U.S. dollar may come under downward pressure
The United States is set to see its twin deficits widen amid rising fiscal spending and a consumer boom. Deficits have been an indicator of dollar direction over past cycles because these deficits need to be funded or the dollar needs to fall. With front-end rates pinned close to zero, flows into U.S. fixed-income markets are likely to be hedged, leaving the dollar in need of unhedged flows into equities or via inbound mergers and acquisitions. The Fed remains sidelined for now, but the market has priced in earlier hikes and may continue to do so, which should be supportive of the dollar. The global recovery has lagged the United States but should accelerate in the latter half of the year, and investors may look for better opportunities outside the United States, eventually putting downward pressure on the dollar.
Euro to trend moderately higher
Europe is experiencing continued weakness in the near term as lockdowns and poorly managed vaccine rollouts delay its recovery. The ECB has voiced concern over the slowing economy and has increased asset purchases accordingly. This has resulted in euro area rates lagging the move up in global rates and in a weaker euro. It is likely the move to front load bond purchases was a trade-off at the expense of more buying later, suggesting peak dovishness from the ECB. The euro's valuation has improved as the U.S. dollar strengthened, and valuations could improve further over the short run. But we expect the euro to trend moderately higher against the dollar as European conditions improve (local lockdowns ease and vaccinations accelerate) amid a global economic recovery.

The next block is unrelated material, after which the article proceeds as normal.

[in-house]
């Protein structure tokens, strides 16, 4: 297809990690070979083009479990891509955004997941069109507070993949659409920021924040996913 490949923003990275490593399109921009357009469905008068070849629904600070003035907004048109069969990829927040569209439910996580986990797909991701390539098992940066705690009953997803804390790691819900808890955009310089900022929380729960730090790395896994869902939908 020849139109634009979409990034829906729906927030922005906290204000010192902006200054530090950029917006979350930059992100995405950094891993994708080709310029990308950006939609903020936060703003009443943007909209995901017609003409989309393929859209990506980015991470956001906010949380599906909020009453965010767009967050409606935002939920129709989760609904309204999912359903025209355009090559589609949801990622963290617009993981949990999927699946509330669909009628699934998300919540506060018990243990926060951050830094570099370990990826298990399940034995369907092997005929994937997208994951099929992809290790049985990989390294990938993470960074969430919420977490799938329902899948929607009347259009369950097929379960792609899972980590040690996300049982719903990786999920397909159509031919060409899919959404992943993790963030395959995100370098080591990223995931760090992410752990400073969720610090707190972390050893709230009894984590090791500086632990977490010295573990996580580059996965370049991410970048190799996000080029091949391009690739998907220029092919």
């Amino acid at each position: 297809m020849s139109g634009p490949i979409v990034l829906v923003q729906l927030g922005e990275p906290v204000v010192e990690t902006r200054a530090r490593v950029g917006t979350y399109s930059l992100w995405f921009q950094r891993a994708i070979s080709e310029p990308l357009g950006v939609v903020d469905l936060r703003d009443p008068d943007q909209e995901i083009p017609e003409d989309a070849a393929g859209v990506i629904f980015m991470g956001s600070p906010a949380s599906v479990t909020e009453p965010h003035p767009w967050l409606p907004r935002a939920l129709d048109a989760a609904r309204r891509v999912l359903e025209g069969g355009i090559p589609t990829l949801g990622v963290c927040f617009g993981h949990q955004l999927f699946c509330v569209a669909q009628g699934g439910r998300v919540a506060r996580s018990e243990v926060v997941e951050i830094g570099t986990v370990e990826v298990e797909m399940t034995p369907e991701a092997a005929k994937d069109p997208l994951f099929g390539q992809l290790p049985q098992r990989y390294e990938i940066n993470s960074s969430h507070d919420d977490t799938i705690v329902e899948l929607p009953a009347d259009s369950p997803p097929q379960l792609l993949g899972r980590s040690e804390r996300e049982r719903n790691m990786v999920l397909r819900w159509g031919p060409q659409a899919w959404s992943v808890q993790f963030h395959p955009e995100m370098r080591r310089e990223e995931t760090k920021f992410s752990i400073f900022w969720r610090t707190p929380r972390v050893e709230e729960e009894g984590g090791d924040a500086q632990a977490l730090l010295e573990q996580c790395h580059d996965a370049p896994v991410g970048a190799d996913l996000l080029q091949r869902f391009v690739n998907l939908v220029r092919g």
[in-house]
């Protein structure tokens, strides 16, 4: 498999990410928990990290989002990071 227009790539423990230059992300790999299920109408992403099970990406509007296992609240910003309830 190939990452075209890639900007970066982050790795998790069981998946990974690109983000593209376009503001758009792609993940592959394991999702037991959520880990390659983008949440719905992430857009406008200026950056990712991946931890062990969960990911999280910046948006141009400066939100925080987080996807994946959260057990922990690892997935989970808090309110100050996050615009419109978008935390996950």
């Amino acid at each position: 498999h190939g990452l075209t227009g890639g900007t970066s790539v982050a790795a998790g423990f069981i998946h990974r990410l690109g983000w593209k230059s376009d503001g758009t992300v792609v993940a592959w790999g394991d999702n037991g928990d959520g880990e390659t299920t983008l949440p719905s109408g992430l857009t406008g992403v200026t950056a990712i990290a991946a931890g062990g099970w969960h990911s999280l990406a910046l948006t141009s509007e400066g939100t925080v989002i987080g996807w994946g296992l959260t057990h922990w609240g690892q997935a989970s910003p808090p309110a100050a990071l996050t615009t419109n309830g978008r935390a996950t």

Upside for British pound over the medium term
Amid a virus resurgence, continued lockdowns, and potential trade frictions with the European Union, we have seen some short-term economic pain. However, the United Kingdom remains positioned well for a domestic and global recovery, fueled by one of the better-run vaccination campaigns. There will be near-term risks and medium-term upside for sterling.
Japan's yen is likely to appreciate
The Bank of Japan (BoJ) remains largely sidelined, with limits on further monetary policy easing. In March, the BoJ tweaked the guidance around ETF purchases and allowed more flexibility in bond yields. The yield on the 10-year Japanese government bond (JGB) will be allowed to fluctuate +/- 25 basis points in each direction around its 0% target. The new band will provide room for temporary deviations while ensuring bond yields remain low (in absolute terms and relative to other markets). The yen has already seen a large repricing on the back of the global recovery and could grind weaker as it progresses. Still, yen strength on risk shocks is likely to be more pronounced going forward.